A feature of the football industry is the constantly declining tenure of managers. Our results suggest that this is indicative of vicious circle theory. Sacking the manager precipitates further performance problems because the incoming manager does not understand the weaknesses of the organization. Despite the illusion of a short-term recovery, weaknesses again take hold and performance deteriorates again. Performance declines not because of the disruption itself but because the illusion of reprieve confounds errors made in diagnosing and treating organizational weaknesses. The answer to this is giving managers more time because we find that in general longer tenures are associated with better average and cumulative performance. At the minimum our findings reveal that managers do matter, but to matter positively they need time, far more than current average tenures. Misspecification of the performance consequences of manager change can lead to false hopes of a turnaround and inappropriate decision-making. If managers are to be replaced, mechanisms are needed to retain firm-specific knowledge and new managers must receive ample support to grow into their new roles when the brief reprieve diminishes.

In the short term, new managers can make rapid changes to playing style (strategy) and training schemes to tease out the intrinsic talent of employees. However, such changes should not result in overconfidence that organizational problems have been resolved. New managers need time to learn of the true faults that created poor performance in the first place, but this depends on managers undertaking a thorough process of diagnosis. In time, managers should sufficiently train, renew and improve the human capital of the organization. As Brady, Bolchover and Sturgess (2008) show, exceptional performance does not come from acquiring more expensive talent but rather from managers' ability to coax contextual talent from employees. Together with our findings, manager change will not rapidly rehabilitate performance and thus organizational stakeholders must be patient. Prematurely replacing managers will only worsen the organization's distress as it descends into a cycle of decline.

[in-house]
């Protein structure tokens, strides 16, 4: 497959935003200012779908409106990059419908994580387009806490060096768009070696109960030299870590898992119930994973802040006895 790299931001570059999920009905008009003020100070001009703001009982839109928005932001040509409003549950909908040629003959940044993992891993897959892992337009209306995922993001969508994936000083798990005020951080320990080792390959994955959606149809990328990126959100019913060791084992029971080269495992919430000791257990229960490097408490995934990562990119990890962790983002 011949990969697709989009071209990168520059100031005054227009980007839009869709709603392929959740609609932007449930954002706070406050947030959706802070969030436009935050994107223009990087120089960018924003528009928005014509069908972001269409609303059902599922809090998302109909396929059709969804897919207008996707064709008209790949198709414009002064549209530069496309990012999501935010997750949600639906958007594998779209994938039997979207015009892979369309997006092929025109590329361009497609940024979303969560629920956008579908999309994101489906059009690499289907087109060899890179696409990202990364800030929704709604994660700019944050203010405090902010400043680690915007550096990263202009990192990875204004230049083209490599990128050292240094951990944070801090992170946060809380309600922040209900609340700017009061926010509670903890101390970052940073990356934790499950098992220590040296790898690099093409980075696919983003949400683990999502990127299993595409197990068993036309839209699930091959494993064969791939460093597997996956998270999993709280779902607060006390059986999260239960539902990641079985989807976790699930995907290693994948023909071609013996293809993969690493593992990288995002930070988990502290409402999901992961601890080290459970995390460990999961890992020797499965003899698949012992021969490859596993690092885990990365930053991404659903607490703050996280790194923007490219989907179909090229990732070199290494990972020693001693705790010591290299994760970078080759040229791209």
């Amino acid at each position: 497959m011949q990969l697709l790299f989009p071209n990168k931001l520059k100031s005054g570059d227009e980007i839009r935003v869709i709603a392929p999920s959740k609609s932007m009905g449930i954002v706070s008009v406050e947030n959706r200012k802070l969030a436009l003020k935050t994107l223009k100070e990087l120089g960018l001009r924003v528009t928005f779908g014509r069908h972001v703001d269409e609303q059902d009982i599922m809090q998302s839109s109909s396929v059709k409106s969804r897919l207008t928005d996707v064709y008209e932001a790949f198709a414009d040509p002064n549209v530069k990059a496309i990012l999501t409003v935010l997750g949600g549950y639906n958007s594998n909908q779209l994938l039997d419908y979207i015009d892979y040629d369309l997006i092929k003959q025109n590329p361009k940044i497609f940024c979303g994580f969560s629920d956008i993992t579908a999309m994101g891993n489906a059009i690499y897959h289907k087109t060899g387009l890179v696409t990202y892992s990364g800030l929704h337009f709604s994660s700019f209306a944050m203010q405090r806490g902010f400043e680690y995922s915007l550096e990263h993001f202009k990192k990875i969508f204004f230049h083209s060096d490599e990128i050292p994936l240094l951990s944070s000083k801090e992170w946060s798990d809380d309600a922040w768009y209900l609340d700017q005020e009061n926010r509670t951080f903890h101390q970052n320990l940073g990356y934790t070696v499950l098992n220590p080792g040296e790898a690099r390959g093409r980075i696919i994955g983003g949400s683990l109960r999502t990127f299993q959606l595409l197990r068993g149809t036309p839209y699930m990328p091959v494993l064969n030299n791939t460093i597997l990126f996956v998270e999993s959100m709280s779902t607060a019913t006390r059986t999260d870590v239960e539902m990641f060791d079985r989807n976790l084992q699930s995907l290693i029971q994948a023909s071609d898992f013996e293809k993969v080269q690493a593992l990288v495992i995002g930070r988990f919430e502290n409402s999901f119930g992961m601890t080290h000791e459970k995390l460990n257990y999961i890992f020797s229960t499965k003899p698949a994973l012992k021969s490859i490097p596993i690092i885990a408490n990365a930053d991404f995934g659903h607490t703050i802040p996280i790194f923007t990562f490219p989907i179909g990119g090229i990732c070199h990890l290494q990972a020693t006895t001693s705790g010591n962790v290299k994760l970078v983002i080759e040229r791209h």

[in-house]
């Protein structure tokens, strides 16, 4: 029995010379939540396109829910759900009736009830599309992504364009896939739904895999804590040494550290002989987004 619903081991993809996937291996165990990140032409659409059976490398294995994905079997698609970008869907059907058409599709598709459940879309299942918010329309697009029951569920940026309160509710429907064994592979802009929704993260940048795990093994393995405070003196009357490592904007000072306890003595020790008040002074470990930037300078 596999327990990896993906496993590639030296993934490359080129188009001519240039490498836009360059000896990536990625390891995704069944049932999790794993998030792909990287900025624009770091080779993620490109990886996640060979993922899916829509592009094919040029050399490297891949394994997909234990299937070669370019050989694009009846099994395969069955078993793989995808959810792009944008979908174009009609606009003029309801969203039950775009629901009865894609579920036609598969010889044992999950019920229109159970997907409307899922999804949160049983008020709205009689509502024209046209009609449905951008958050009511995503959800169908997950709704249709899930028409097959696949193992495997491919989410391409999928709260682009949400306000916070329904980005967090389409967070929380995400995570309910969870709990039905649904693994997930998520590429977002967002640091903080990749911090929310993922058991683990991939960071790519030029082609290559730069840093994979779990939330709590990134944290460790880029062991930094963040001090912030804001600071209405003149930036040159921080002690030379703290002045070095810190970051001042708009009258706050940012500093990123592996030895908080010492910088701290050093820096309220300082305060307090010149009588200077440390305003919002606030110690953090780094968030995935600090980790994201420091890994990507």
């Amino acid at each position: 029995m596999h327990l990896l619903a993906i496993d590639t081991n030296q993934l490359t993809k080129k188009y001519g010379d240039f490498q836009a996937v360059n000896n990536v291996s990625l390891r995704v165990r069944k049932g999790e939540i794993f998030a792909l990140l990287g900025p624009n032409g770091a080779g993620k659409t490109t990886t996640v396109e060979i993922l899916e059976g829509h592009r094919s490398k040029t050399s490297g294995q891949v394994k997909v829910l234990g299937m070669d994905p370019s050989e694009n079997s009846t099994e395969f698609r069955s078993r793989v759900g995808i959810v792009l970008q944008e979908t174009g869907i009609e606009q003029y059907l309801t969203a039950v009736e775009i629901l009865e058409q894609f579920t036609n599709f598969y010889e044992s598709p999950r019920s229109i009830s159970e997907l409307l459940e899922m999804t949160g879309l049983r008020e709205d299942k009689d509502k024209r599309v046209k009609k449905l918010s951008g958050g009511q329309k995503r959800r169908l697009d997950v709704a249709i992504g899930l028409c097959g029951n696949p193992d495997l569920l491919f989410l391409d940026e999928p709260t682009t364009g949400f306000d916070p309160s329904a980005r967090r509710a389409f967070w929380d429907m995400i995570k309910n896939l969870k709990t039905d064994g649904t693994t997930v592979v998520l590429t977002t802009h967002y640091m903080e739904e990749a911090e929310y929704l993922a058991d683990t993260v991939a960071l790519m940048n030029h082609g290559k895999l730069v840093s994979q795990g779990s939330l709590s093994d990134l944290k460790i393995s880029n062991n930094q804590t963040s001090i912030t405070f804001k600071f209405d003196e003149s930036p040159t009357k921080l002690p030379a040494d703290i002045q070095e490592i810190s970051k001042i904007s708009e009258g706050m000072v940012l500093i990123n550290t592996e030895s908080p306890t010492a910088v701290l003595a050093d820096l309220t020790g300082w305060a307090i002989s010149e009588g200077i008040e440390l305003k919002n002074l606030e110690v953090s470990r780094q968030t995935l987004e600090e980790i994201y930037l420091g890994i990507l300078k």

Longer incumbent tenures are associated with better average and cumulative performance. Thus, managers' performance should be evaluated in terms of progress on diagnosing and treating weaknesses prior to dismissal. Managers should receive sufficient time at the helm to demonstrate progress at overcoming the causes of poor performance. Only then can the tenure of a manager be accurately judged and a decision made as to whether manager change is strategic and in the best interests of the organization. When organizations become gripped by weaknesses, manager change masks these problems, which further exacerbates poor performance. The driver of manager change should be managers' ineffectiveness in tackling organizational weaknesses; otherwise change is simply an act of scapegoating and could result in a vicious circle developing. Longer tenures allow managers time to develop idiosyncratic knowledge; but change removes that resource and prompts a long recovery period as new managers struggle to learn about and adapt to the organization.

Limitations and future research directions

Several limitations affect our work. First, our findings may not readily generalize to other industries. Although football organizations are commercial, profit-making entities, they are influenced more readily by shareholder, fan and media pressure and face unusual industry and organization-level constraints. Second, we do not distinguish the type of manager change by insider versus outsider succession. Insider succession and retirement are rare events in the football industry, and thus limited data availability precludes such a test. Third, we do not account for other possible determinants of performance, such as human capital. The quality of coaching staff and the playing staff may affect performance. Still, Brady, Bolchover and Sturgess (2008) found that acquiring expensive talent alone does not automatically provide exceptional performance. Exceptional performance rather depends on the skill of the manager in unlocking individual player and team talents. But a greater wealth of talent might maintain performance during acute injury periods for example.